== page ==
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Thread: Email Encryption

  1. #1
    Member imported_Deathray's Avatar
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    Wink Email Encryption

    Virchanza and I were having a conversation via email and he asked me if I
    had a public key he could use to encrypt the email sent to me.

    Now this opened up to a completely new topic for me.
    So I've been wondering how often encryption is implemented
    into companies? From the penetration testers point of view, how vital is this?

    Companies sending mail internally with Microsoft Exchange implemented - do
    they get encrypted by standard? Or is it the actual session connection
    between the host and server when data is being exchanged that is
    encrypted, the email alone is not?
    - Poul Wittig

  2. #2
    Senior Member streaker69's Avatar
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    Quote Originally Posted by Deathray View Post

    Companies sending mail internally with Microsoft Exchange implemented - do
    they get encrypted by standard? Or is it the actual session connection
    between the host and server when data is being exchanged that is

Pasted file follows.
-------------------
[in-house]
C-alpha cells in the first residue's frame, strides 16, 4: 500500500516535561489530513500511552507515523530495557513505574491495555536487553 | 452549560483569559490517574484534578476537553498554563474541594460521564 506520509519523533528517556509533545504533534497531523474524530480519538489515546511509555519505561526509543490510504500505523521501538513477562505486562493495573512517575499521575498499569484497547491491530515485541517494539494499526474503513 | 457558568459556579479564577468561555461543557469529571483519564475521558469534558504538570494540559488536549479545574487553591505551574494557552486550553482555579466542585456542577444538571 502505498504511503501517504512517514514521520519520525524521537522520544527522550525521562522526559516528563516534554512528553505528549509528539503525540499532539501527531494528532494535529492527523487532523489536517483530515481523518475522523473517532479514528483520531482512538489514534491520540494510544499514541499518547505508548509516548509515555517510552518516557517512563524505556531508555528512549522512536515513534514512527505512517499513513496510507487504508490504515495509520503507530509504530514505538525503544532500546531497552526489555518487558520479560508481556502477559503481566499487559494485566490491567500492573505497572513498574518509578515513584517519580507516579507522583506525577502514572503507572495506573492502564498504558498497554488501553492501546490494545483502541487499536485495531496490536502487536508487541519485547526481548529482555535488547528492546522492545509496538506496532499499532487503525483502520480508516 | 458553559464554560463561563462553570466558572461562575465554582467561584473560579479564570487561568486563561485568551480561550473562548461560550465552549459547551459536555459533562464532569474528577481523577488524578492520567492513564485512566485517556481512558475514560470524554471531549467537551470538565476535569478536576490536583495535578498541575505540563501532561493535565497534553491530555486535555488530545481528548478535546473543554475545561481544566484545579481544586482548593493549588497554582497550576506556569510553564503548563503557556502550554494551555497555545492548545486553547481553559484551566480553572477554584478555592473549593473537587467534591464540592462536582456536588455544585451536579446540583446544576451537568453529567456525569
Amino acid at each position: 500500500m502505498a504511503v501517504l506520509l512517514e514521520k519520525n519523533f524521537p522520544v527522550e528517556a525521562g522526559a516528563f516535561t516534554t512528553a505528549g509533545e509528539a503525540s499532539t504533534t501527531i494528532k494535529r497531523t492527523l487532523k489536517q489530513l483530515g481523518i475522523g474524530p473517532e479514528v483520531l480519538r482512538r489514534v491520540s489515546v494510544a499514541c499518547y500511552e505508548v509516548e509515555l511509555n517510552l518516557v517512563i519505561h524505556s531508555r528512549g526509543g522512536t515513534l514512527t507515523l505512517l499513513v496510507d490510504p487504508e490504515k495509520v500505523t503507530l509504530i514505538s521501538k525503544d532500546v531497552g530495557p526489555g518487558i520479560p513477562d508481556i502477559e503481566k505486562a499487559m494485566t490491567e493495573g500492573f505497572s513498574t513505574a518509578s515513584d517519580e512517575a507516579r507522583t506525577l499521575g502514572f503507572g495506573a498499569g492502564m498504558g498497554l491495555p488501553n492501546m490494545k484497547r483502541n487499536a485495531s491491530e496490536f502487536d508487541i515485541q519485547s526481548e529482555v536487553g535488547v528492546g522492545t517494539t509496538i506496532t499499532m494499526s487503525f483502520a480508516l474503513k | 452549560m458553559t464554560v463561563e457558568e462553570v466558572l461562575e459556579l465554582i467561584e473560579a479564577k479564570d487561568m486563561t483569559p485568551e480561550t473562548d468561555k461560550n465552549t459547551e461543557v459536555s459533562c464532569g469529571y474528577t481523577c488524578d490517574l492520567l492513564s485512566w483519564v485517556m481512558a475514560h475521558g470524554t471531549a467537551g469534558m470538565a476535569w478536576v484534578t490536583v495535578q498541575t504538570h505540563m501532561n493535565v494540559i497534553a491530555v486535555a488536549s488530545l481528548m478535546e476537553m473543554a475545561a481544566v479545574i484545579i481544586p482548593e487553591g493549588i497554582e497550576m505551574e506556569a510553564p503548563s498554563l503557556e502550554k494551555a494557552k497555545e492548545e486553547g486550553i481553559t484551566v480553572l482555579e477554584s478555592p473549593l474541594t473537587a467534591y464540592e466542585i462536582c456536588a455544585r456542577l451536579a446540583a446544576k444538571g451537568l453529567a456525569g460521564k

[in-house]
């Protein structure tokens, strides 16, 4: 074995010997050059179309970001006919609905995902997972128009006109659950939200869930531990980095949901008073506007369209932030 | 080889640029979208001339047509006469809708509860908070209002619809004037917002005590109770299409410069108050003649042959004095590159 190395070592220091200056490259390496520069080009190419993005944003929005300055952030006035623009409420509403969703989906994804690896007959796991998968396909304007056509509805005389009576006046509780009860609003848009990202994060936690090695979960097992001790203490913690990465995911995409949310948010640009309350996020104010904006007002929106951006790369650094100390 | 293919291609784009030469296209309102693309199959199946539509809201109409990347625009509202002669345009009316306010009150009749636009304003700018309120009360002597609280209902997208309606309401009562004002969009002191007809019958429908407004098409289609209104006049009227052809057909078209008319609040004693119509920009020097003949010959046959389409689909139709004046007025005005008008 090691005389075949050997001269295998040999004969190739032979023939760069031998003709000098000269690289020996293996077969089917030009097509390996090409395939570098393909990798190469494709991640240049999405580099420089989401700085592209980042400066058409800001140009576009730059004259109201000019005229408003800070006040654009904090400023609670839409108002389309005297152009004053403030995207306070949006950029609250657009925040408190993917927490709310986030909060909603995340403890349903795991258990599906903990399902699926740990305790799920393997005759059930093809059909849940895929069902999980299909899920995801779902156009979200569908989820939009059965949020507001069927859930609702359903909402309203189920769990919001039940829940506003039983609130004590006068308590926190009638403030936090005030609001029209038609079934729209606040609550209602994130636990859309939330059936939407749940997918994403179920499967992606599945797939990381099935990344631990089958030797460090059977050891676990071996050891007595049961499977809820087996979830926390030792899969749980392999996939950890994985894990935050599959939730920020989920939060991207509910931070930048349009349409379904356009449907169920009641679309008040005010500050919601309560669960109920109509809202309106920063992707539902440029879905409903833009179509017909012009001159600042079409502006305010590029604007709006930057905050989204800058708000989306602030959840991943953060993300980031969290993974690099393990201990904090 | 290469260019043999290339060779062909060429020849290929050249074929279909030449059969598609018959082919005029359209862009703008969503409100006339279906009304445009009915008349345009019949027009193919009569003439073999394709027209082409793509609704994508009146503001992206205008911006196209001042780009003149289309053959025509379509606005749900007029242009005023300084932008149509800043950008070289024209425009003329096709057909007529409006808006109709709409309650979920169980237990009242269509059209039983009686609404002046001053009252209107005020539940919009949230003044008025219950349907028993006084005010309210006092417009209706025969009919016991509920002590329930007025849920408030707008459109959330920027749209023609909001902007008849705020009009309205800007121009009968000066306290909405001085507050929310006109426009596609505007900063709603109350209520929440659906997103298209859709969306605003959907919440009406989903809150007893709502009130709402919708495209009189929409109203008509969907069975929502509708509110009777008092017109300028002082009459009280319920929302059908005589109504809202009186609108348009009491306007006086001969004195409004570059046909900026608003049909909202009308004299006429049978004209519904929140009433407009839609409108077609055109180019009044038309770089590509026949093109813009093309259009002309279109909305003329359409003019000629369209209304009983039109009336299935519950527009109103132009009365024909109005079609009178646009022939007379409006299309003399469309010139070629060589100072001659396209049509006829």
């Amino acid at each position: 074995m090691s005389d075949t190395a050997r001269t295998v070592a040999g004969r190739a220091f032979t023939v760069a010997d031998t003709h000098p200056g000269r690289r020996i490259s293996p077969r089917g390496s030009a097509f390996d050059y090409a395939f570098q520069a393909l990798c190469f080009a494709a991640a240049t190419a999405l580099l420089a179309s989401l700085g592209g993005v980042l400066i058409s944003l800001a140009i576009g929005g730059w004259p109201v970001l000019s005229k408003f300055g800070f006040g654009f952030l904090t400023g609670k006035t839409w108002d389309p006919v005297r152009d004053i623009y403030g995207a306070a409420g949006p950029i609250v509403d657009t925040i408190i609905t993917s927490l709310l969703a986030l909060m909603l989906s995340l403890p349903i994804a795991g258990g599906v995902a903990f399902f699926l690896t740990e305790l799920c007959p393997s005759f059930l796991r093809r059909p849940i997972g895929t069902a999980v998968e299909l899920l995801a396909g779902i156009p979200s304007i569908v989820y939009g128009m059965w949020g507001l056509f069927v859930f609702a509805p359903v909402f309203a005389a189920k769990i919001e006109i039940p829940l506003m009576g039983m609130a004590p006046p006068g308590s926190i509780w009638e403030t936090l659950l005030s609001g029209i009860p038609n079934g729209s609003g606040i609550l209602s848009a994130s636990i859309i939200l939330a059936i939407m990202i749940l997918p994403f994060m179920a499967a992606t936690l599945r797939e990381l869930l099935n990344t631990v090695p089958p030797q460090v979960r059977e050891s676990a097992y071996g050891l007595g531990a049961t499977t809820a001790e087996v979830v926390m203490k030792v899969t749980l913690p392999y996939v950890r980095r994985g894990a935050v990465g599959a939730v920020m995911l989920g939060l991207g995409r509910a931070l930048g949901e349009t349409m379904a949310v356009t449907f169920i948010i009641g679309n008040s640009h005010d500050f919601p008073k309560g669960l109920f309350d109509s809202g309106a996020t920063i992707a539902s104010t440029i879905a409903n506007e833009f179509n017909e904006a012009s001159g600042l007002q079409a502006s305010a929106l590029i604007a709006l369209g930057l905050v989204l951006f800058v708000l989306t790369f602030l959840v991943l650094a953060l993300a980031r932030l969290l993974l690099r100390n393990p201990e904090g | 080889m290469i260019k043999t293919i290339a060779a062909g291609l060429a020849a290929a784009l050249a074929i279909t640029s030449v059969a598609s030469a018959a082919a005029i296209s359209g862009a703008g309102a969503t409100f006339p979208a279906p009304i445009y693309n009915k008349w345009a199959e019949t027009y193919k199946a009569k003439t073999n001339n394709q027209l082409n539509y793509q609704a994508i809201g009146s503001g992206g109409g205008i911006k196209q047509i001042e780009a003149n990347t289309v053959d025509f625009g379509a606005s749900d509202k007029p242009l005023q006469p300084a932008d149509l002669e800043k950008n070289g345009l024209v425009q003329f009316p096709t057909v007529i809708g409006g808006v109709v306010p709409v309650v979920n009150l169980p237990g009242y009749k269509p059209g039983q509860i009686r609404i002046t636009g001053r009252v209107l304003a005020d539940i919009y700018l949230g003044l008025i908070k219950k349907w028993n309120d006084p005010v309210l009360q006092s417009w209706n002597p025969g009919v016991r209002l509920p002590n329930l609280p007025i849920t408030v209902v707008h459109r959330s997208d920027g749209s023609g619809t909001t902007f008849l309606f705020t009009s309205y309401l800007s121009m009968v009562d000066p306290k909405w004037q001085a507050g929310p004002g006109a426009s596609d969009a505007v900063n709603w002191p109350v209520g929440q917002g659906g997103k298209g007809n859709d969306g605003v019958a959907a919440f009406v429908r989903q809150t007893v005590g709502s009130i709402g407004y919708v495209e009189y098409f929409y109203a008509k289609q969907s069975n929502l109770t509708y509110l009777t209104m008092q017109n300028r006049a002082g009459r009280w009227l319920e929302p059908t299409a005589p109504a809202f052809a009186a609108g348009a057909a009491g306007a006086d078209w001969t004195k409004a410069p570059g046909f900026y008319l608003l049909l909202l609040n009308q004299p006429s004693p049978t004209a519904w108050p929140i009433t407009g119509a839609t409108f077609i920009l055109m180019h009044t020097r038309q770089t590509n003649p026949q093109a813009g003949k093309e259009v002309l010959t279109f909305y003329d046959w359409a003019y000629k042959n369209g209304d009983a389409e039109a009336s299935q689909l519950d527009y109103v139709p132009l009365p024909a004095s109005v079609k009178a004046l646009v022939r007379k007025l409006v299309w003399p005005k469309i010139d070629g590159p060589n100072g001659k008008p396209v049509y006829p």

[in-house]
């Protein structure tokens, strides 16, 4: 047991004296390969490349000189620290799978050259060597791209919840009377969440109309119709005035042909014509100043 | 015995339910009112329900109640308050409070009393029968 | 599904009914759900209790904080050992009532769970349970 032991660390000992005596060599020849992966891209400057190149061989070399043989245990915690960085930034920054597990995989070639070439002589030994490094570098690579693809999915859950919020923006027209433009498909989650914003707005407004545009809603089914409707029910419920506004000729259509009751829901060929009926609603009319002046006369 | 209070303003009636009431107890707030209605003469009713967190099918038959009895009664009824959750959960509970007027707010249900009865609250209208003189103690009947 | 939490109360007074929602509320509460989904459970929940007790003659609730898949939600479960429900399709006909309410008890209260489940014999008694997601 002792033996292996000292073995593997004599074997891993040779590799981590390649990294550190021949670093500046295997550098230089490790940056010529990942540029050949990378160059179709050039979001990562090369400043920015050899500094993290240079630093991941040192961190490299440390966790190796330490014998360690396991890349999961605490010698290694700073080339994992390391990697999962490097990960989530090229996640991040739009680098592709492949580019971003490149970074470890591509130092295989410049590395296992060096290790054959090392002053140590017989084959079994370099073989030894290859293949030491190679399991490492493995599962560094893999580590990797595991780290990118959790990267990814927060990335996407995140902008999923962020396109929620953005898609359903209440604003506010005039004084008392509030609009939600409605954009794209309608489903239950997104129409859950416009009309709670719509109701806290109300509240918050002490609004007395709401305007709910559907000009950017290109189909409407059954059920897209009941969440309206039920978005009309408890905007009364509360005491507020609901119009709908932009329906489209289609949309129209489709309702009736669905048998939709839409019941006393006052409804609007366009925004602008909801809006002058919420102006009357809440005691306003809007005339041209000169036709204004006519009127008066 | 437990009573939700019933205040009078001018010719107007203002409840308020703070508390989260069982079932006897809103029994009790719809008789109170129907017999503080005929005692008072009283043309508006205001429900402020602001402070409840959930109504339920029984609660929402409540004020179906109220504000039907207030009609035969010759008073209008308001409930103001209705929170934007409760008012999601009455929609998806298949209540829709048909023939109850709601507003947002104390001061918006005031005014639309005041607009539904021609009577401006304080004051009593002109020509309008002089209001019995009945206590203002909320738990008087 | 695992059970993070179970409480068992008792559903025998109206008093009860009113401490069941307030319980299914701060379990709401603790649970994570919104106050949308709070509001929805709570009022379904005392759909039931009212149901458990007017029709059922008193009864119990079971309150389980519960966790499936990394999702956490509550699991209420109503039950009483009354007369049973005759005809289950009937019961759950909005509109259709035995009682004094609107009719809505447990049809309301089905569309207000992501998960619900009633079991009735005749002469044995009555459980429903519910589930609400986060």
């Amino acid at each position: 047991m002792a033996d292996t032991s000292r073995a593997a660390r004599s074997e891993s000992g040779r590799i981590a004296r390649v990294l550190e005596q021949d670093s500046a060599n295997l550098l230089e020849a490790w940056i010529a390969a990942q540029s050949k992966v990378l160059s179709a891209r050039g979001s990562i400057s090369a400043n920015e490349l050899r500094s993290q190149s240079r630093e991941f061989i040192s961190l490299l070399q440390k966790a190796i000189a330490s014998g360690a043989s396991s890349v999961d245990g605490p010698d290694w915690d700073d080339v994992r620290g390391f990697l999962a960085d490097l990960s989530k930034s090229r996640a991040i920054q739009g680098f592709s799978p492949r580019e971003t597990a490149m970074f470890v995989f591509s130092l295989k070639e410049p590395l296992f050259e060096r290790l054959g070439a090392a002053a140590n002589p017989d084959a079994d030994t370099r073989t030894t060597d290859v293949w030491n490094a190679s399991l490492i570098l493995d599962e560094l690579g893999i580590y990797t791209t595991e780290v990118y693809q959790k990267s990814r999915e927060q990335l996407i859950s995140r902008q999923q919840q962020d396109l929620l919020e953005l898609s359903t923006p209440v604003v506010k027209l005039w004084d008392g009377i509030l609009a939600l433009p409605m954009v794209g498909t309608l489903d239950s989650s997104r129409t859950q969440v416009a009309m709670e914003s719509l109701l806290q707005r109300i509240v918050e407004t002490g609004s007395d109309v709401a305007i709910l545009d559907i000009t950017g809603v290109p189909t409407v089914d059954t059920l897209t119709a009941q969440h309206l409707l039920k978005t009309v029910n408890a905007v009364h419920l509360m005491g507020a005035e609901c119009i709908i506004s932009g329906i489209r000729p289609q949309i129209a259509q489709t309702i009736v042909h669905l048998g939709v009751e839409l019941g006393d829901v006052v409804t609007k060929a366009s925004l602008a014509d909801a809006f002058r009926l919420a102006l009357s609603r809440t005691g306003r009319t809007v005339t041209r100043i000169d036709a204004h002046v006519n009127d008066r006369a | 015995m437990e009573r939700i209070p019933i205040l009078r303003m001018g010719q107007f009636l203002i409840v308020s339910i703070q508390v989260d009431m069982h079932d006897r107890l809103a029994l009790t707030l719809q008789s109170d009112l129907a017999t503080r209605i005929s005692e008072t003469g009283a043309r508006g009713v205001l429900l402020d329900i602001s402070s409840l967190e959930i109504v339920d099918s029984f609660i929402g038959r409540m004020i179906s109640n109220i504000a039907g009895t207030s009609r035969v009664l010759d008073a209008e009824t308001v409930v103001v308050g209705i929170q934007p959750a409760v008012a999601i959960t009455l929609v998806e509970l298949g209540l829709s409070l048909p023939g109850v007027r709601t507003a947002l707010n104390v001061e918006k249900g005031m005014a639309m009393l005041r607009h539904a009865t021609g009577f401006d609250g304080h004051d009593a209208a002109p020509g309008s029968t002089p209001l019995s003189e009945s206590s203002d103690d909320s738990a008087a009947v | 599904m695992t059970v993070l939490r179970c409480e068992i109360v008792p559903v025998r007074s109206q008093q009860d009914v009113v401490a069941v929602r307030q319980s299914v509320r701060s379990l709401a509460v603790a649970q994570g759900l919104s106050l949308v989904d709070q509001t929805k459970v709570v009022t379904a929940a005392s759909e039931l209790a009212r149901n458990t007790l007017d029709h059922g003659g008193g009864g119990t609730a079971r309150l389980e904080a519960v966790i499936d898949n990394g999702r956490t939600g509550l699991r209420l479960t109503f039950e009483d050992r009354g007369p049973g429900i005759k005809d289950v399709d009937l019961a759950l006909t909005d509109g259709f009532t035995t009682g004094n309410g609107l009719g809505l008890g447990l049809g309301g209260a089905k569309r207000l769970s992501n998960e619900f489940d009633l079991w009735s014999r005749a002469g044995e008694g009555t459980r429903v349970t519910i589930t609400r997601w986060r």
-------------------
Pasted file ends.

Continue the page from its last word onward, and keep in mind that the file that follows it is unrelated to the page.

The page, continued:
encrypted, the email alone is not?
    There is a setting in Exchange for encrypting the communication between the client and the server, but it is not on by default.

    Of course, that doesn't matter if you're sending mail to someone outside your organization, as that won't be encrypted.
    A third party security audit is the IT equivalent of a colonoscopy. It's long, intrusive, very uncomfortable, and when it's done, you'll have seen things you really didn't want to see, and you'll never forget that you've had one.

  3. #3
    Very good friend of the forum Virchanza's Avatar
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    Quote Originally Posted by Deathray View Post
    Virchanza and I were having a conversation via email and he asked me if I
    had a public key he could use to encrypt the email sent to me.
    Yup, I use Thunderbird with the "Enigmail" plug-in, best thing since sliced bread (actually OpenVPN is the best thing since sliced bread, but Enigmail isn't too far behind)

    Oh yeah by the way, were you able to read that e-mail I sent back to you? I encrypted it using your public key and signed it using my private key.

    Now this opened up to a completely new topic for me.
    So I've been wondering how often encryption is implemented
    into companies? From the penetration testers point of view, how vital is this?
    90% of why I do encrypted e-mail is just for the craic. It's rare that I send an e-mail that contains delicate information. I have my entire hard disk encrypted with TrueCrypt though, just in case anyone gets their hands on my laptop. Have you ever seen those cop TV shows where the police burst in and find some middle-aged man throwing his computer into the bath? I'd love it, I'd pull the plug if I heard a sound and then just sit there eating a Cornetto til they make their way in.

    Companies sending mail internally with Microsoft Exchange implemented - do
    they get encrypted by standard? Or is it the actual session connection
    between the host and server when data is being exchanged that is
    encrypted, the email alone is not?